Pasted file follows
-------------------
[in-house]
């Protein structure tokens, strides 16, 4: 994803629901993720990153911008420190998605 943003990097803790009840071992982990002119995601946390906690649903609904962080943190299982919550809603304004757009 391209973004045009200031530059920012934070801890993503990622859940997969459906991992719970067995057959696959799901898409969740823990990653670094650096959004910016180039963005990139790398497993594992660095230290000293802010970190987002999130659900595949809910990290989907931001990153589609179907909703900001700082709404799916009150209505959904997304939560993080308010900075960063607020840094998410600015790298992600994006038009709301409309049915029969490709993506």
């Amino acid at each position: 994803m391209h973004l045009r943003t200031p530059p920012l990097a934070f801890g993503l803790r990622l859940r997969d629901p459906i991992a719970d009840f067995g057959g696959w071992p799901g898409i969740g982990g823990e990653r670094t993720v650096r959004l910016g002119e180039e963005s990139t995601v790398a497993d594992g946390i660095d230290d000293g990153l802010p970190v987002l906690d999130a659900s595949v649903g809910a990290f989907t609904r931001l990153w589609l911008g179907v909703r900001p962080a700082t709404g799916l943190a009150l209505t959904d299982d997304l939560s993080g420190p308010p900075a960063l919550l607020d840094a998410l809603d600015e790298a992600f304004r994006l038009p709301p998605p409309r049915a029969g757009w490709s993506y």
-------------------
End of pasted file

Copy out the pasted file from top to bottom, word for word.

[in-house]
């Protein structure tokens, strides 16, 4: 994803629901993720990153911008420190998605 943003990097803790009840071992982990002119995601946390906690649903609904962080943190299982919550809603304004757009 391209973004045009200031530059920012934070801890993503990622859940997969459906991992719970067995057959696959799901898409969740823990990653670094650096959004910016180039963005990139790398497993594992660095230290000293802010970190987002999130659900595949809910990290989907931001990153589609179907909703900001700082709404799916009150209505959904997304939560993080308010900075960063607020840094998410600015790298992600994006038009709301409309049915029969490709993506």
């Amino acid at each position: 994803m391209h973004l045009r943003t200031p530059p920012l990097a934070f801890g993503l803790r990622l859940r997969d629901p459906i991992a719970d009840f067995g057959g696959w071992p799901g898409i969740g982990g823990e990653r670094t993720v650096r959004l910016g002119e180039e963005s990139t995601v790398a497993d594992g946390i660095d230290d000293g990153l802010p970190v987002l906690d999130a659900s595949v649903g809910a990290f989907t609904r931001l990153w589609l911008g179907v909703r900001p962080a700082t709404g799916l943190a009150l209505t959904d299982d997304l939560s993080g420190p308010p900075a960063l919550l607020d840094a998410l809603d600015e790298a992600f304004r994006l038009p709301p998605p409309r049915a029969g757009w490709s993506y």